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Holidays & Seasons        < Previous        Next >

 

The Legend of the Poinsettia

 

Today's Snack: cocoa and toast points (cut a piece of buttered toast in fourths, diagonally) for dipping.

 

 

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Today's Supplies:

 

One poinsettia plant

 

Drawing paper

 

Thin black permanent felt tip

 

Red, green and yellow markers

 

 

Poinsettias are known as "the Christmas star." The red flowers, which are really leaves, are in the shape of a star. People think of them as a symbol of the star that shimmered over the City of Bethlehem in Israel when Jesus was born. The red color symbolizes the blood of Christ that was shed for the salvation of the world.

 

    

There are several legends concerning the poinsettia. One came out of Mexico, where poinsettias are native. A small, poor boy, wanting to have his very own gift to lay before the Creche (manger scene) at his church, knelt to pray outside.

 

When he arose, he discovered that the ground was covered with beautiful plants with scarlet leaves and yellow flowers. He then picked the flowers and laid them at the Creche as his gift to the Christ-child.

 

Another poinsettia legend from Mexico is about a girl named Pepeta, whose mother was asked to weave a new blanket to cover the Baby Jesus in the manger for the Christmas Eve service. Because the mother became ill, she was not able to complete the blanket.

 

Pepeta tried to weave, but could not do it alone. The best she could do was pick an armful of green weeds to lay over the Baby Jesus.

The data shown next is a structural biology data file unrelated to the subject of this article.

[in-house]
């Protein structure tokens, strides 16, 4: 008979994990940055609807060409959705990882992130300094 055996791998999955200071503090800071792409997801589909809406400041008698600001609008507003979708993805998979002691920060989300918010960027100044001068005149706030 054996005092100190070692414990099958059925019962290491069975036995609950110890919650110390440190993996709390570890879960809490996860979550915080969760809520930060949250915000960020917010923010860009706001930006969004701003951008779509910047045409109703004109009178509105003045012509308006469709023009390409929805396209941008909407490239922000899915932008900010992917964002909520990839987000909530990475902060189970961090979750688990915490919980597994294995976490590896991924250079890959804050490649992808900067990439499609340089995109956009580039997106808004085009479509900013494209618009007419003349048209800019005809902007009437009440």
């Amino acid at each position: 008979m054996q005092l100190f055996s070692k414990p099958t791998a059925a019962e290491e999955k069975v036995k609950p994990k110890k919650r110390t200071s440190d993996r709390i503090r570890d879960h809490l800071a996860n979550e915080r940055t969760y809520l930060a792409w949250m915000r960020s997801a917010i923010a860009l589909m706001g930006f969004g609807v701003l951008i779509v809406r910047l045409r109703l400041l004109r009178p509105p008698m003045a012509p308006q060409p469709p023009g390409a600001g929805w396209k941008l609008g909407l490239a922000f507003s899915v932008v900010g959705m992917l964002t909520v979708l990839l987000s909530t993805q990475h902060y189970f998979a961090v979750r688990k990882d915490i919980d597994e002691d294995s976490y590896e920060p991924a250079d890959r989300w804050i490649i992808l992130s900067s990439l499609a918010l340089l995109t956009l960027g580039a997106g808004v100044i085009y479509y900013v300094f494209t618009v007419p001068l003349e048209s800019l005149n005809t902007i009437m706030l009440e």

As Pepeta prayed, the green weeds were transformed into flaming red stars with green branches -- poinsettias. Today they are referred to as "La Flor De Noche Buena," the flowers of the Holy Night.

 

     Note that the flowers of a poinsettia are tiny and in the very center of the plant. The bright red, pink or white leaves are eye-catching, but aren't actually flowers.

 

The ancient Aztecs of Mexico used the poinsettia plant for red dye and to make a fever-reducing drug.

 

Here's a history note: poinsettias were discovered growing wild in Mexico sometime between 1825 and 1830 by Dr. Joel Roberts Pointsett, the first ambassador to Mexico.

 

Poinsett, a botanist, loved the plant and called it "painted leaves." He grew the plants in his greenhouse in Greenville, South Carolina. The plant became commercially popular when botanists used special techniques to get huge clusters of color to erupt at the top of the plant. Poinsettias are rather sparse in the wild, but with the special care, the colorful leaves can make a lush display.

 

Nowadays it is hard to think of Christmas without a poinsettia somewhere in the picture.

 

Speaking of poinsettias and pictures . . . for today's Treat, draw the poinsettia from the side or from the top. Then color in the red and green leaves and the tiny yellow blossoms at the center.

 

Be sure to sign and date it. Maybe you could even put it in an inexpensive frame, and bring your picture out every Christmas! It'll be a beautiful touch to your decorations . . . and you won't have to water it!

 

By Susan Darst Williams www.AfterSchoolTreats.com Holidays and Seasons 33 2008

 

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